Thursday, 9 September 2010

Our Ineradicable Faults?

In a comment on my last post, Charles referred to what he sees as a fault in himself which he had always seen as ineradicable - a lack of mindfulness, getting carried away by a full heart, that sort of thing. Actually, the people who scare me are those whose hearts never do fill, and who do apalling things with great calmness - but anyway, I want to develop Charles' prompt a bit, because it very much relates to mindfulness practice, and a lot of other things too.

Something a mindfulness course seeks to develop in people is an acceptance of themselves. Here's a paradox, then.We might well join such a course to be different,to move on, to improve, to develop something in ourselves; it may be a relief from pain or depression, a greater calmness and emotional balance, less fear about the ending of life, relief from anxiety in an over-stressed and rushed working life. But then the course tells us - or rather, seeks to develop in us - acceptance of who we are, just as is.

Almost looks like a classic paradox. Remember the sheet of paper which has written on both sides "The statement on the other side of this sheet is untrue"?

I don't think the "change me/accept myself" thing really is a classic paradox as in the example above, unless you bang away at it with your powers of reason. In any case, surely the point about a brain-teasing paradox is that it defies reason - in which faculty I am generally a great believer, incidentally, so I'm not walking away from reason into a comfortable cloud of alternativism for its own sake. I think this self-image puzzle works like this, and it's very simple.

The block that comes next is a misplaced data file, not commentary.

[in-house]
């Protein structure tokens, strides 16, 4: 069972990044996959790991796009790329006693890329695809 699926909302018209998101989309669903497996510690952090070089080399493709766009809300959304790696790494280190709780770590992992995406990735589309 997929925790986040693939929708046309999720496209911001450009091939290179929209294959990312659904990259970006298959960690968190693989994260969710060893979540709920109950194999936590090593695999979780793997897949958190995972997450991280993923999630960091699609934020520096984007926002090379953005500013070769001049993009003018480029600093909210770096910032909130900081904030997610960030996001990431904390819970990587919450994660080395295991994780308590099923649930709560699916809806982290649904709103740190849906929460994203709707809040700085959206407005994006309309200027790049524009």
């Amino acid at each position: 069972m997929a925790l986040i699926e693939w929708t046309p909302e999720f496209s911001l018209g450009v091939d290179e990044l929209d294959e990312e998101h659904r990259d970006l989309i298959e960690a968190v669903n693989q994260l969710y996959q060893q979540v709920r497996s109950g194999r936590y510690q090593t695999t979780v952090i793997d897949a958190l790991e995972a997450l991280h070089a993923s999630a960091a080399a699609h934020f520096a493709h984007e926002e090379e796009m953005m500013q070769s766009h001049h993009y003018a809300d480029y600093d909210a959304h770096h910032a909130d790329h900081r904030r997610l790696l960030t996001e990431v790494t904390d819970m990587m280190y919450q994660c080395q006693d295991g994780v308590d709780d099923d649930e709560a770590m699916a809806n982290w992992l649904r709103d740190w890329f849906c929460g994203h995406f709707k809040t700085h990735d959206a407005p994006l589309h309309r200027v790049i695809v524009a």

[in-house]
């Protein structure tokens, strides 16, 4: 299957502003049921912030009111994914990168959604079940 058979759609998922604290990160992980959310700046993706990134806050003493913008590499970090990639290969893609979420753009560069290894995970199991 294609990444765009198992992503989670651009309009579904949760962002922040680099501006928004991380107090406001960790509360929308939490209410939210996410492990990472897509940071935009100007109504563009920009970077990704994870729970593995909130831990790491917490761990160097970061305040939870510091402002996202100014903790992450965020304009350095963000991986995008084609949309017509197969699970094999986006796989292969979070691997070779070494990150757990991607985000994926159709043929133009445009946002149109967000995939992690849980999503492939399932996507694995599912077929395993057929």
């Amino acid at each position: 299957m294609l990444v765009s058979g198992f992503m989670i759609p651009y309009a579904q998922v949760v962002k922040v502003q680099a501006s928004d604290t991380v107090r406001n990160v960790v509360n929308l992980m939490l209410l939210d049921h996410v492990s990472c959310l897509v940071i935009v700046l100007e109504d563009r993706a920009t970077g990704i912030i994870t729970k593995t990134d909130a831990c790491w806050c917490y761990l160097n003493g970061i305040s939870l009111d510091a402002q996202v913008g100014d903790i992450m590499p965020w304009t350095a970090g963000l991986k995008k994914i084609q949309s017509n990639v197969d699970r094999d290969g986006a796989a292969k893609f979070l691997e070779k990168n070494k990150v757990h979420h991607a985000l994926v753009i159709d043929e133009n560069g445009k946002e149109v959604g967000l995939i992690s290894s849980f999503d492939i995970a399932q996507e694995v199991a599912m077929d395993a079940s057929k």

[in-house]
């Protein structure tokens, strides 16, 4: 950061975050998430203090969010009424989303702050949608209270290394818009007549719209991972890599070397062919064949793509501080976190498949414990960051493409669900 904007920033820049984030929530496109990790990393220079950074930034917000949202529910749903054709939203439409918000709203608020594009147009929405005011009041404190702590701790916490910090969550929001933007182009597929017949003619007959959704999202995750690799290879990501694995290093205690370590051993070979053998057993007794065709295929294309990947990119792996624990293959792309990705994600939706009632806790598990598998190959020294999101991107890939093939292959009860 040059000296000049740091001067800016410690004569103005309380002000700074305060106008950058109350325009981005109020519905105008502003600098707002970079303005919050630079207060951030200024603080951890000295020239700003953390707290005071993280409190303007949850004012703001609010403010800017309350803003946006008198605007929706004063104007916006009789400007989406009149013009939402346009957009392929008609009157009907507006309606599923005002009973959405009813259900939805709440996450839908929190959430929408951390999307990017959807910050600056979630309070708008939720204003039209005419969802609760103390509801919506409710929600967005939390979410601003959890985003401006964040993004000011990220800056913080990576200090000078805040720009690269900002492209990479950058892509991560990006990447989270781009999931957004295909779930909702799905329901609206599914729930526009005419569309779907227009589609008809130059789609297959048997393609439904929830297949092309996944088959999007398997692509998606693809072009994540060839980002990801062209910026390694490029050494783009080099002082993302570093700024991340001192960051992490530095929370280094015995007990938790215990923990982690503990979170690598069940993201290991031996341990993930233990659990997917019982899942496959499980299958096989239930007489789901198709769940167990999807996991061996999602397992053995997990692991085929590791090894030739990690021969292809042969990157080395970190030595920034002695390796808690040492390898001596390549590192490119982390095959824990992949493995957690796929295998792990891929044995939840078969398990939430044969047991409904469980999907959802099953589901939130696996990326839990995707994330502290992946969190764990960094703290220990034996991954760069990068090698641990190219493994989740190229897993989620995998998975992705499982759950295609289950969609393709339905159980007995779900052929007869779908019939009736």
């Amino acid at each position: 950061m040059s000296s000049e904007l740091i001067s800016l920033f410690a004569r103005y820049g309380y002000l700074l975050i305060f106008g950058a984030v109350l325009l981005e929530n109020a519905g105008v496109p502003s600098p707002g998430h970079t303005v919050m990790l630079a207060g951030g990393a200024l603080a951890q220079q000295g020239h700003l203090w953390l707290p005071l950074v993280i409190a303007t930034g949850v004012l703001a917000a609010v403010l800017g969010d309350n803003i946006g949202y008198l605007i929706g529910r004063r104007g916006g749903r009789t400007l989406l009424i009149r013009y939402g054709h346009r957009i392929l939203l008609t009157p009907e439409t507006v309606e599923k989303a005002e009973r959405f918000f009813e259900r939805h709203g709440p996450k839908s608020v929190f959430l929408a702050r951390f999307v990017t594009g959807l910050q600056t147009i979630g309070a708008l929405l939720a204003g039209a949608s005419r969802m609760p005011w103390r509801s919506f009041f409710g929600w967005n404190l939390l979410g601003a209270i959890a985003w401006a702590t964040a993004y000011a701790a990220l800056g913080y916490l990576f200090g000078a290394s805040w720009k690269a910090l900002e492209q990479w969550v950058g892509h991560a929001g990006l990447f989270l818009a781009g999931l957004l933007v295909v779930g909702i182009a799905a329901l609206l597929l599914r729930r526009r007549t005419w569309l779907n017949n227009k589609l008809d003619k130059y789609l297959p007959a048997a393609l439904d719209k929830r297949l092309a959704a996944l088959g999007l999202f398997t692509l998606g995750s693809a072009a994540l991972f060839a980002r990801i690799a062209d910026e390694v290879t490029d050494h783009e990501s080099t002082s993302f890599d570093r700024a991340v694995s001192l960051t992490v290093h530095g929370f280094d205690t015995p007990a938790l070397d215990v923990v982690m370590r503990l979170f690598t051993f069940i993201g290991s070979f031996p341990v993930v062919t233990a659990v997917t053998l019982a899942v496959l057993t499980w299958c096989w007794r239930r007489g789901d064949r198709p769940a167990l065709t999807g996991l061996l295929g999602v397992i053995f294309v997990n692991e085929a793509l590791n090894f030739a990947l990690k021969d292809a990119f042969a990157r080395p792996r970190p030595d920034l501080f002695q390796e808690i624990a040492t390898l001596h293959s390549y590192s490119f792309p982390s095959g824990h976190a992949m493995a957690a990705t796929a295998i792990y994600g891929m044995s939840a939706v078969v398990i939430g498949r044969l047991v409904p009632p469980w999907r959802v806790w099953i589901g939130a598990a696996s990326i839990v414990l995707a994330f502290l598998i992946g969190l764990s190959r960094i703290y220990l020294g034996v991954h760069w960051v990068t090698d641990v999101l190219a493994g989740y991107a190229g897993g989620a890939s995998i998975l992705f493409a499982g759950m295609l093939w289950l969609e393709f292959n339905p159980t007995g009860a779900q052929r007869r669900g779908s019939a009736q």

Through guided meditation you can relax the muscle, as it were, of your self-critical attention, and accept your thoughts and feelings just as is. You may also be able to accept people in the session who would normally drive you swiftly towards the exit and a large G&T. So it can help you to be less quickly judgemental about others. Outside of meditation, you will of course sometimes need to exercise both your self-critical muscle and your judgemental muscle in dealing with others. Fotherington-Thomas is not the goal ("I forgive you molesworth for those uncouth words...") or you will get ridden over. But. The practise of mindful meditation creeps up on you somewhat. You may find that you are changing, not by trying with naked willpower at the point of contact, but simply because you are calmer about your self-preceived flaws. You can change youself by accepting yourself just as you are, not by trying to change yourself, or giving up on yourself. So that's the paradox - you change yourself by not trying to change yourself.

Dammit, this stuff sounds so bland when you try to write about it. That's because it's experiential, not very yielding in terms of analytical categories or abstract concepts. But here's an example. Readers of this noble work will know that in my view, trying hard to empty the mind for meditation is like trying to chew your own teeth. The brain's job is thoughts,as long as it's conscious, thoughts in a great long string. So the simple techniques in a mindfulness class help you to hold your mind in one place, as it were, and when, not if, your thoughts start wandering off, you are encouraged to bring them back to that one place (e.g. your breathing, or part of your body, or the act of walking slowly.) Not to fight it or fuss about it - "I must try harder to meditate, I must try harder to.." - but just to return to base, no comment, no self-criticism. If you have to do that a hundred times in ten minutes- there you go, just do it and don't fuss. (That's the hard work bit.)